Thermal stress causes reduction in blood glucose and non esterified fatty acid (NEFA) level due to reduction in hepatic glucose synthesis [19, 39, 40]. Reduction of non esterified fatty acid (NEFA) level during thermal stress is peculiar and contrasting than expected because increased level of catecholamines and glucocorticoides were supposed to cause lipolysis and mobilize adipose tissue [18]. This phenomenon proved direct effect of thermal stress which is independent of reduced dry matter intake [18, 19]. Reports about level of growth hormone (GH) during thermal stress are inconsistent as both increase and decrease secretion of this hormone in response to thermal stress has been reported [31, 40].


3.5 Impact of thermal stress on electrolyte and acid base balance

 



Increased potassium loss through skin due to increased sweating [26, 42] together with increased urinary sodium excretion due to lower aldosterone during thermal stress results in electrolyte imbalance in rumen fluid and plasma [20]. Decreased net mineral intake due to reduced appetite [23] and reduced absorption of minerals during hot ambient temperature [43] results further imbalance in electrolytes and chemical reaction in blood and rumen. Similarly, hyperventilation due to increased respiratory rate reduces the level of bicarbonate (HCO3-) in blood resulting respiratory alkalosis [29].


3.6     Impacts of thermal stress on animal health

 


Thermal stress may have both direct and indirect effects on animal health. Direct effects of thermal stress range from simple physiological disturbances to organ dysfunction and death [9, 18]. Reduction in feed intake together with diversion of more energy to maintain normal body function creates negative energy balance which compromise health and deteriorate animal body condition score [18, 39, 44, 45]. Immunity of nutritionally challenged animals with poor body condition is compromised making animals prone to infectious diseases [46]. Reduced disease resistance of the animals, enhanced multiplication of microorganisms and altered vector population cause increased incidence of certain diseases like mastitis during summer when ambient temperature is high [47, 48, 49]. Furthermore, high ambient temperature and moisture level creates the environment suitable for fungus growth in feed and feedstuffs which may lead to mycotoxicosis in animals due to mycotoxin produced by fungi [50, 51]

Mortality of the animal is reported to be directly related with temperature humidity index (THI) above certain break point [52]. In a 6-year extensive study in Italy, it was found that mortality rate in dairy cows is the highest in summer and the lowest in spring [52]. From this study, Vitali and his colleagues  [52] reported that mortality in a dairy cows increases sharply when maximum and minimum temperature humidity index (THI) increases from 80 and 70 respectively. The same study specified 87 and 77 as upper maximum and minimum critical THI above which the mortality reached maximum. Similarly, calves born in summer and winter have higher mortality rate [53].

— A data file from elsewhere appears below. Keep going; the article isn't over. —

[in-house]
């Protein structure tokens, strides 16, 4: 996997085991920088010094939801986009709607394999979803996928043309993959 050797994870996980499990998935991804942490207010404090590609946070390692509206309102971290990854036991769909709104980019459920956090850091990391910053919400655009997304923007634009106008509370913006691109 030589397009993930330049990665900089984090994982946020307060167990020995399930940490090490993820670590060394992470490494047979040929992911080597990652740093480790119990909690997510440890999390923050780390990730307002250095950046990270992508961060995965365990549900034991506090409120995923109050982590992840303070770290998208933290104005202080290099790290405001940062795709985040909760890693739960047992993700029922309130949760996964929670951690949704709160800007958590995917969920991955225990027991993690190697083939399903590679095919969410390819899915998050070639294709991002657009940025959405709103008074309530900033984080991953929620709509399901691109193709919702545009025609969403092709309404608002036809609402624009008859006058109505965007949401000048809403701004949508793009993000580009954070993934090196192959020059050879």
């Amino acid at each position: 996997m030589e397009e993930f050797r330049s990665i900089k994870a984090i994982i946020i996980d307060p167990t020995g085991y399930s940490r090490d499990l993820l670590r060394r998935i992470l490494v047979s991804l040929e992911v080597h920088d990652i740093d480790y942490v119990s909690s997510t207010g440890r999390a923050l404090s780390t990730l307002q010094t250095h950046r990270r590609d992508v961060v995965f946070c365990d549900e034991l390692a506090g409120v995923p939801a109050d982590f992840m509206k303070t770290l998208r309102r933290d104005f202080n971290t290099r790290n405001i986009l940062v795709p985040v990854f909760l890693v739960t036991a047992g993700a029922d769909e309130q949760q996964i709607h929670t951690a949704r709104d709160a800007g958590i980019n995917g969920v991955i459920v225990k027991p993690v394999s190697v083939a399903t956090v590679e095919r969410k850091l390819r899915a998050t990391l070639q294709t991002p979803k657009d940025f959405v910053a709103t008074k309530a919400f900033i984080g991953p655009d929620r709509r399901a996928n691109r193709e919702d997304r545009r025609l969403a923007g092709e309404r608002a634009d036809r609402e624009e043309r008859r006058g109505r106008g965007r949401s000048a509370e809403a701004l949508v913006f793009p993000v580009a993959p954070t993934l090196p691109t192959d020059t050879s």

Excessive water loss through sweating and panting during thermal stress may cause cardiovascular disturbances [54]. Similarly, modification in glucose and fatty acid metabolism together with reduced liver function and oxidative stress during thermal stress causes more incidence of metabolic disorders resulting reduced productivity and reproductive efficiencies [9].

3.7     Impacts of thermal stress on rumen health and pH




Increase in ambient temperature causes panting and increased respiration rate as an attempt to maintain body temperature through evaporative cooling [19, 55]. Increased respiration rate leads to hyperventilation and increased exhalation of CO2 resulting low level of bicarbonate (HCO3-) in blood [55]. Increased secretion of bicarbonate (HCO3-) from kidney and decreased secretion of HCO3- in saliva are some of the consequences of hyperventilation [9, 55]. Buffering action of saliva is impaired due to this which results in disturbances in rumen pH ­­[9]. Lower volume of saliva due to less feed intake as an attempt to reduce metabolic heat production further intensify the instability in rumen acid base balance [9]. The imbalance in rumen PH may leads to rumen acidosis [21], laminitis and reduction in milk fat production [56]. Attebery and Johnson [27] reported decreases in amplitude and frequency of rumen contractions when Holstein cattle were exposed to 38 0C ambient temperature for 5 days. Similarly, rumination also decreases during thermal stress [38].


3.8  Impacts of thermal stress on proportion of VFAs produced in the rumen

 



Total amount of volatile fatty acids (VFAs) and proportion of different VFAs is altered when ambient temperature is above the thermoneutral zone for cattle  [57]. Kelley et al. [57] reported that molar proportion of acetate, propionate and total VFAs altered from 94.7, 33.3 and 147.9 to 47.2, 10.6 and 66.3 mEq/L respectively when ambient temperature was raised from 18.2 to 37.7 0C and feed intake was controlled at constant level by force feeding through rumen canula. From this experiment, it is evident that molar percentage of acetate is increased and that of propionate is decreased when cattle undergoes thermal stress condition.


3.9  Impact of thermal stress on nutrient absorption from GI tract